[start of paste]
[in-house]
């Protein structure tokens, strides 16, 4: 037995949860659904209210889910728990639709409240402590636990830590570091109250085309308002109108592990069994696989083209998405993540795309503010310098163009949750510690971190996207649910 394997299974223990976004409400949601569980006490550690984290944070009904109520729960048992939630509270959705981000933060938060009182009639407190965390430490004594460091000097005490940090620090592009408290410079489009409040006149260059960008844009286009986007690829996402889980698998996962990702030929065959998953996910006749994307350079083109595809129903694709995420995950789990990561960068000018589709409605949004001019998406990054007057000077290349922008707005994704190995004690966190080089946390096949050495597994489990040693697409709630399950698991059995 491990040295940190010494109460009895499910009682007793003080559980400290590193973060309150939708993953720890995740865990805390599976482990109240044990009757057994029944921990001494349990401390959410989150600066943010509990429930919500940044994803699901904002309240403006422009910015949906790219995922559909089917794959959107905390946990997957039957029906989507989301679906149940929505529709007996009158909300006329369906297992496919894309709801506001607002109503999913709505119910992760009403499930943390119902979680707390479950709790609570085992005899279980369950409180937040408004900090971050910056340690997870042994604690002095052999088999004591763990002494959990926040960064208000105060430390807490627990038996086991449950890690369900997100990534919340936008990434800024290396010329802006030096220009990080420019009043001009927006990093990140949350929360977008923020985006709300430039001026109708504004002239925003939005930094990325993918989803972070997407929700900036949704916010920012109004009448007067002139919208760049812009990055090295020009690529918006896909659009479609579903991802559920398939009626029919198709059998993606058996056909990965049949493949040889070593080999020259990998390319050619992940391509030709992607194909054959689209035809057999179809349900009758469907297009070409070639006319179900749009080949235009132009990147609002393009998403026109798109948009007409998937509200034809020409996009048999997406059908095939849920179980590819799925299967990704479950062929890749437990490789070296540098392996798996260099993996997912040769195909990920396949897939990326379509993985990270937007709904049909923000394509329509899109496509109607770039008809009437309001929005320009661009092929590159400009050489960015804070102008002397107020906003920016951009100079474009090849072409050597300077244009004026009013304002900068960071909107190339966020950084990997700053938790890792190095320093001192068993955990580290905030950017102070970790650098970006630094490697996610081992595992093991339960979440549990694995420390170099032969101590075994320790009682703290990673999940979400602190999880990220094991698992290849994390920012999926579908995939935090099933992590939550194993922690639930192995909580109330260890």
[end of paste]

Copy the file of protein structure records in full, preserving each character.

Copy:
[in-house]
């Protein structure tokens, strides 16, 4: 037995949860659904209210889910728990639709409240402590636990830590570091109250085309308002109108592990069994696989083209998405993540795309503010310098163009949750510690971190996207649910 394997299974223990976004409400949601569980006490550690984290944070009904109520729960048992939630509270959705981000933060938060009182009639407190965390430490004594460091000097005490940090620090592009408290410079489009409040006149260059960008844009286009986007690829996402889980698998996962990702030929065959998953996910006749994307350079083109595809129903694709995420995950789990990561960068000018589709409605949004001019998406990054007057000077290349922008707005994704190995004690966190080089946390096949050495597994489990040693697409709630399950698991059995 491990040295940190010494109460009895499910009682007793003080559980400290590193973060309150939708993953720890995740865990805390599976482990109240044990009757057994029944921990001494349990401390959410989150600066943010509990429930919500940044994803699901904002309240403006422009910015949906790219995922559909089917794959959107905390946990997957039957029906989507989301679906149940929505529709007996009158909300006329369906297992496919894309709801506001607002109503999913709505119910992760009403499930943390119902979680707390479950709790609570085992005899279980369950409180937040408004900090971050910056340690997870042994604690002095052999088999004591763990002494959990926040960064208000105060430390807490627990038996086991449950890690369900997100990534919340936008990434800024290396010329802006030096220009990080420019009043001009927006990093990140949350929360977008923020985006709300430039001026109708504004002239925003939005930094990325993918989803972070997407929700900036949704916010920012109004009448007067002139919208760049812009990055090295020009690529918006896909659009479609579903991802559920398939009626029919198709059998993606058996056909990965049949493949040889070593080999020259990998390319050619992940391509030709992607194909054959689209035809057999179809349900009758469907297009070409070639006319179900749009080949235009132009990147609002393009998403026109798109948009007409998937509200034809020409996009048999997406059908095939849920179980590819799925299967990704479950062929890749437990490789070296540098392996798996260099993996997912040769195909990920396949897939990326379509993985990270937007709904049909923000394509329509899109496509109607770039008809009437309001929005320009661009092929590159400009050489960015804070102008002397107020906003920016951009100079474009090849072409050597300077244009004026009013304002900068960071909107190339966020950084990997700053938790890792190095320093001192068993955990580290905030950017102070970790650098970006630094490697996610081992595992093991339960979440549990694995420390170099032969101590075994320790009682703290990673999940979400602190999880990220094991698992290849994390920012999926579908995939935090099933992590939550194993922690639930192995909580109330260890």